Kiss & Hell
Kiss & Hell is my first book by Dakota Cassidy, and if it’s representative of her work, will likely be my last. The plot moves unbearably slow, and the heroine is like Paris Hilton channeling Snoop Doggy Dogg.
Delaney Markham is a medium who, like, helps confused souls cross over. She also holds séances to score some extra green. Until a séance is interrupted by the most annoying ghost evah. Only, Clyde Atwell is no ghost – he’s a demon who’s assigned to bring her to Hell. Well, there’s no way this sistah is lettin’ some punk-ass demon drag her to the Dark Side. Oh hellz no! He’s gotta bounce fo sho. Even if he is some killa hawt mancake. Of course the de-lish Clyde claims he’s there to help Delaney, not hurt her. As if!
The humor in Kiss & Hell was definitely not my thang. I’m sure the author intended all the Valley Girl Gangsta speak to be funny, but it fell flat with me. It can be very funny when it’s used occasionally for effect, but when a character talks like this constantly it’s no longer entertaining. Instead of hip and funny, I found Delaney immature and juvenile. It’s like she’s 35 going on 15. Further evidence of her adolescent behavior is her irrational refusal to hear Clyde out – and it lasts for a very frustrating 100-plus pages.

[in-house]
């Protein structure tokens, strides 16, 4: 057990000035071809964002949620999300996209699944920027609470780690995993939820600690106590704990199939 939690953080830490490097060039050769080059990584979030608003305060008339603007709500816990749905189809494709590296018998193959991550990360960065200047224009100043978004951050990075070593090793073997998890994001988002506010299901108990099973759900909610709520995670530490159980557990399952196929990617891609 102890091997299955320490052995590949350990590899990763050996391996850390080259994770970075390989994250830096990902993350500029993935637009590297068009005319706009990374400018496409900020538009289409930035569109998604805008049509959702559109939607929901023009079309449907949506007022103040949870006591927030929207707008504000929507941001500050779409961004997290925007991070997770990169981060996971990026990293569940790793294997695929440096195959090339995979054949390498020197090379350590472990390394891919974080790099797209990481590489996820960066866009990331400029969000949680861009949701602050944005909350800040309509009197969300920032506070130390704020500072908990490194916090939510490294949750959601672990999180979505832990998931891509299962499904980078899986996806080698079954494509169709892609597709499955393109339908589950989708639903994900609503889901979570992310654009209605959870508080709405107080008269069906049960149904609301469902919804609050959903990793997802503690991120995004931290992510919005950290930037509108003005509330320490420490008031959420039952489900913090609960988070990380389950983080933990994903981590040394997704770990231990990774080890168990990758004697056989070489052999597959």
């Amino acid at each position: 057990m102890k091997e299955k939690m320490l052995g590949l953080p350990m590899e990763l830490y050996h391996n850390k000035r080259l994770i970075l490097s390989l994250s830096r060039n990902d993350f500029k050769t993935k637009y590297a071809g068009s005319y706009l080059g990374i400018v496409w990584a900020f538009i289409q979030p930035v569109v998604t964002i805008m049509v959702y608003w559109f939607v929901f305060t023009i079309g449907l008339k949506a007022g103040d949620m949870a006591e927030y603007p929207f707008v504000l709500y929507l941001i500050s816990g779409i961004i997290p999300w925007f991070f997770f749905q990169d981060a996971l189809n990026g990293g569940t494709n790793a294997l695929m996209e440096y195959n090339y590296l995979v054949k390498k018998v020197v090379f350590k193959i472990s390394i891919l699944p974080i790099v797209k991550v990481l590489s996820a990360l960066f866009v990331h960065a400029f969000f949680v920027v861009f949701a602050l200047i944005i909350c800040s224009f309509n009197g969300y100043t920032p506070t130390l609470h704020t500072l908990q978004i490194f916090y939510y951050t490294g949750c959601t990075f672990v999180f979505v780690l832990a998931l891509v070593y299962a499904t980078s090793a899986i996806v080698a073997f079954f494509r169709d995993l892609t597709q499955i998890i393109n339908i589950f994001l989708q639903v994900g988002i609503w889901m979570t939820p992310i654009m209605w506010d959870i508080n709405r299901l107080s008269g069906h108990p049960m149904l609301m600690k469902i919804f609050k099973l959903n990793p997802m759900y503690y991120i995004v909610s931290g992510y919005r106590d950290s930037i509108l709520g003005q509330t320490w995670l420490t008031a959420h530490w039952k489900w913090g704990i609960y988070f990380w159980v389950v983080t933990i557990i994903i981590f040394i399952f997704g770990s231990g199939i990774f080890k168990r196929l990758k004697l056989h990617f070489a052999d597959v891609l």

Which brings me to my other major complaint: the plot moves at an agonizingly slow pace. For the first 200-odd pages, nothing happens. It’s not until the last 100 pages that the pace picks up and the characters do stuff other than argue and have sex – like, you know, solve the major problems they’re facing. The faster pace, combined with significant lightening up of the exaggerated dialogue, made the last third of the book mildly interesting and somewhat enjoyable (thus bringing the grade up to a D+). Had I not been required to finish the book, however, there’s no way I would have lasted to the 40-page mark, let alone the last third.
For someone who likes this kind of humor I could see Kiss & Hell being more enjoyable. For me, though, with nothing other than humor I didn’t find funny to hold my interest for the majority of the book, it didn’t work at any level. Fo sho.